Teaching *with *technology has been called technology integration in many sources. This finds teachers incorporating technology into the lessons they would teach without technology. In addition to adopting technology to present the lesson, teaching with technology often finds the teachers adapting the lesson. They will both make planning decisions about the lessons based on the technology tools available and vary the lesson depending on the capacity of the technology.

Consider, for example, the math teacher who decides to use an online graphing calculator rather than graphing on paper. That teacher may be able to introduce more sophisticated graphs more quickly than those who plot functions on paper, or they may be able to create sliders or similar controls that allow students to see how changing those variables affect the plots.

Of the four approaches to technology-based teaching, teaching with technology is the one that necessitates the greatest adaptability from educators and flexibility from IT professionals. Whereas the other approaches are used for lessons in which there are clearly defined educational goals and technology needs, teaching with technology requires design to accommodates many variables including uncertain goals, needs, and customization of products.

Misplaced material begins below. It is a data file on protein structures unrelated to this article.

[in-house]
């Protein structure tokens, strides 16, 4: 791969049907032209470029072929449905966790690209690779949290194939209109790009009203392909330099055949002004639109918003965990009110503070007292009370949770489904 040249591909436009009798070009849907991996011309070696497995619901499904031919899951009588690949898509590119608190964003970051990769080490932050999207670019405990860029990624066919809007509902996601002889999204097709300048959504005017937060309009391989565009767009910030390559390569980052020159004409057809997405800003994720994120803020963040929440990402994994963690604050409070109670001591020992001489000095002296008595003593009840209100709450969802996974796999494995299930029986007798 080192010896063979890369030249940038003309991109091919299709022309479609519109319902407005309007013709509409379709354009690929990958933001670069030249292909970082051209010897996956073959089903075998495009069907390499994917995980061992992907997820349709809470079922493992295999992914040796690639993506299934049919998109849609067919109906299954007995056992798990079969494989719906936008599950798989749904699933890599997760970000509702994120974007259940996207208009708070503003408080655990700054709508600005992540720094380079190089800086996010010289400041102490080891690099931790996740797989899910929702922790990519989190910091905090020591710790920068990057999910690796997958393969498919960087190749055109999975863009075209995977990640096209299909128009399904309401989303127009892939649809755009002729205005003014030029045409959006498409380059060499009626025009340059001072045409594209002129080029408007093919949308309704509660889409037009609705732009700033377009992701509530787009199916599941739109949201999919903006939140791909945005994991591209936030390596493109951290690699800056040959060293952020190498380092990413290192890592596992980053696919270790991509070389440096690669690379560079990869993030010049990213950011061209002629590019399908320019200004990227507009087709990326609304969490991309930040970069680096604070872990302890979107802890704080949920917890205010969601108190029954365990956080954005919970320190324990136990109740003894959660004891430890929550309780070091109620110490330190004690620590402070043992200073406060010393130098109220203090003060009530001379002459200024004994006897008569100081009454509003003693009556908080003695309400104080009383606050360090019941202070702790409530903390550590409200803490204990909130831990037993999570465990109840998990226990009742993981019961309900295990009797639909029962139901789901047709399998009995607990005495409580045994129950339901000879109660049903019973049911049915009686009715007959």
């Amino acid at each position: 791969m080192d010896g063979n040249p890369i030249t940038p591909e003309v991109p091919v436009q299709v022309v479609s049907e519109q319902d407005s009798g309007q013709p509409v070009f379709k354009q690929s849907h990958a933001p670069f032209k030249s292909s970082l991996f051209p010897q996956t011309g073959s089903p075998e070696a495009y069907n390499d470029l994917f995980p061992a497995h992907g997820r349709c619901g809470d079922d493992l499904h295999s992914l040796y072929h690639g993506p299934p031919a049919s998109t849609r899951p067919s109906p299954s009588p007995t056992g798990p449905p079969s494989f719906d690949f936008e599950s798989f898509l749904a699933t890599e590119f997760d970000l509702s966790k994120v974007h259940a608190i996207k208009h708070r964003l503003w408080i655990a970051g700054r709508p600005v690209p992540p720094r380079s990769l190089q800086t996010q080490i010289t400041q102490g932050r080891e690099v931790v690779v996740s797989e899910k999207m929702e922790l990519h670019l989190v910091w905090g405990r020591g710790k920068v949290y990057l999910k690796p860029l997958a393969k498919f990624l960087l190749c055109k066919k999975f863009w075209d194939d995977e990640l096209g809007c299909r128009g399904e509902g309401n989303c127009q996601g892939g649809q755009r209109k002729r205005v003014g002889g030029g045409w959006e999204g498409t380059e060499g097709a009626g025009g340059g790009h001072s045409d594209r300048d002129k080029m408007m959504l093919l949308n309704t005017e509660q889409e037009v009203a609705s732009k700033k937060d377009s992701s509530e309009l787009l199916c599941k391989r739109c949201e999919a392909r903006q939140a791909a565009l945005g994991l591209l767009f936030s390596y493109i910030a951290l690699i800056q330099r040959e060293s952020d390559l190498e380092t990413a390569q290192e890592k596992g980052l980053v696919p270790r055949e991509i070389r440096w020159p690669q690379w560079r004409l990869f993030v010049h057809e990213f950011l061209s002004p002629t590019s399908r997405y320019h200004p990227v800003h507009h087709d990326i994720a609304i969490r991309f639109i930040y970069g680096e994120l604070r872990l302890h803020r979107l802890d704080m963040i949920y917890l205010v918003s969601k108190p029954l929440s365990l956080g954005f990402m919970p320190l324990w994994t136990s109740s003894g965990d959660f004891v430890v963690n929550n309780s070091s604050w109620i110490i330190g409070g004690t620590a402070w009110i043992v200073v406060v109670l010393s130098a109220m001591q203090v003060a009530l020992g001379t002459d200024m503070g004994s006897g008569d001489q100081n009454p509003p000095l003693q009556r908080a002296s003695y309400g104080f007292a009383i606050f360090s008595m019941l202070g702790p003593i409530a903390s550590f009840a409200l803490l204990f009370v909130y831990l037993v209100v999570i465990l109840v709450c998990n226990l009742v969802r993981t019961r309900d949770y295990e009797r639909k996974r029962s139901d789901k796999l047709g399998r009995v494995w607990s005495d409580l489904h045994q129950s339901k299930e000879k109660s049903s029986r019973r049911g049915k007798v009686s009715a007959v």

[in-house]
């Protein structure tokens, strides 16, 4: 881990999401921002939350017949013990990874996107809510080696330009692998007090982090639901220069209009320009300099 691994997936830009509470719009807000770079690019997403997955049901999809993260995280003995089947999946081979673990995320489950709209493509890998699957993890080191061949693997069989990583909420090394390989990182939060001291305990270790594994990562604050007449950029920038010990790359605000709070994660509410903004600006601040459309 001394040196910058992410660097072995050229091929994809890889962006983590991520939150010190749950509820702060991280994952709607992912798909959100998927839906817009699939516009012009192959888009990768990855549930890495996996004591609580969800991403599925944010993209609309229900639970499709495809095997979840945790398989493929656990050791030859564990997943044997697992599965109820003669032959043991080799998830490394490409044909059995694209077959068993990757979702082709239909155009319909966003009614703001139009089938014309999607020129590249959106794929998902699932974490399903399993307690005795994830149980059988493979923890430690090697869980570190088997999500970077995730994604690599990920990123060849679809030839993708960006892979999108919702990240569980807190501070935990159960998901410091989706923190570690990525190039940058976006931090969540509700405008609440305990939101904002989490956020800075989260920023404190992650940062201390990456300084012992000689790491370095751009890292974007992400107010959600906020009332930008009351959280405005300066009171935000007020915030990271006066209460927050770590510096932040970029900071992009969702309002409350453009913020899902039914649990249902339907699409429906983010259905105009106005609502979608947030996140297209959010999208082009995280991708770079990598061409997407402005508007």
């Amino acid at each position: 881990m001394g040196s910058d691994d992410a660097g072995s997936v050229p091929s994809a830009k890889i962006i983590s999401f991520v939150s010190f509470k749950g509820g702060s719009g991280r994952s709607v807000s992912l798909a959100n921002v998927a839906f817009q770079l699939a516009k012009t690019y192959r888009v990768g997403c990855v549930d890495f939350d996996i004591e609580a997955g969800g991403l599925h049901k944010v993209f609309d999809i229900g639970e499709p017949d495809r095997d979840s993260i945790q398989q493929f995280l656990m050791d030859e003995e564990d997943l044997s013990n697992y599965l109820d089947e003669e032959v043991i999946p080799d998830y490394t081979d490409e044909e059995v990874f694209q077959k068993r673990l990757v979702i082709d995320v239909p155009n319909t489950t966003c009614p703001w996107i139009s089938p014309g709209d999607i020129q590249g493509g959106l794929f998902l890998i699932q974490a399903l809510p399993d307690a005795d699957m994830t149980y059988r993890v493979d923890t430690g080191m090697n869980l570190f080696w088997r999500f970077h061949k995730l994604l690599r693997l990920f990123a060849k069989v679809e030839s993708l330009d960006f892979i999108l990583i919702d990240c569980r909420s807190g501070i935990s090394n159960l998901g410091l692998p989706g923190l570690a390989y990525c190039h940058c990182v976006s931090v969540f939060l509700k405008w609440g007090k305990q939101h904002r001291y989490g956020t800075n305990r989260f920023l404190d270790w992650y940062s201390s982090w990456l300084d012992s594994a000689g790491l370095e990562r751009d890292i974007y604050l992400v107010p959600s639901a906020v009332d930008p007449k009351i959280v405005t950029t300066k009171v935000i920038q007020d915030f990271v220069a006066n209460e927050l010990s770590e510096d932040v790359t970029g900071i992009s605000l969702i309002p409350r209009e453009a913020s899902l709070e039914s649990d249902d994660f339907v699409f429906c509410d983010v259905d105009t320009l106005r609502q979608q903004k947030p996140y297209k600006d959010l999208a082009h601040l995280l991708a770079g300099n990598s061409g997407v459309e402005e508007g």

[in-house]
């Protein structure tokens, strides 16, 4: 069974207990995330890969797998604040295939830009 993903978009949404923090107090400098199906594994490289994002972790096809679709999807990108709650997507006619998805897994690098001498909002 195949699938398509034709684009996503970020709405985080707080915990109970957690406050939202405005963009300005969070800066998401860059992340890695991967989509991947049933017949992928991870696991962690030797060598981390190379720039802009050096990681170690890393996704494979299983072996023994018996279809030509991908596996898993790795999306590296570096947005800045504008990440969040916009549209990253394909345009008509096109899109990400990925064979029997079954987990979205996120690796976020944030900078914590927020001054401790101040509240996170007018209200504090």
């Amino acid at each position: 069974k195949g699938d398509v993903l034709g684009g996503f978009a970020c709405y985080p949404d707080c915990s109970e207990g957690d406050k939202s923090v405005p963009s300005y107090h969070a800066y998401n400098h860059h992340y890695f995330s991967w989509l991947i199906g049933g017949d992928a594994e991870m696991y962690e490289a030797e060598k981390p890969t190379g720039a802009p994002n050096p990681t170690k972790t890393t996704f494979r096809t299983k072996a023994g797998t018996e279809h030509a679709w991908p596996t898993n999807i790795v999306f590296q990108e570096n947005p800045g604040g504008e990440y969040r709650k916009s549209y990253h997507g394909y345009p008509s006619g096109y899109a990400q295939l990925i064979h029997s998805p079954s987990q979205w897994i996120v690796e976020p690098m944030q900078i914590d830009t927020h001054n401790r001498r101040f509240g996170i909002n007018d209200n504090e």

One interesting and effective method of teaching with technology is the use of simulations. These are especially effective in mathematics and science education and allow students to participate in otherwise unavailable experiments and demonstrations. Of course, the boundaries between these types of teaching do blur. For example, a teacher who uses video to show students footage of underway ecosystems is probably teaching with technology rather than teaching via technology.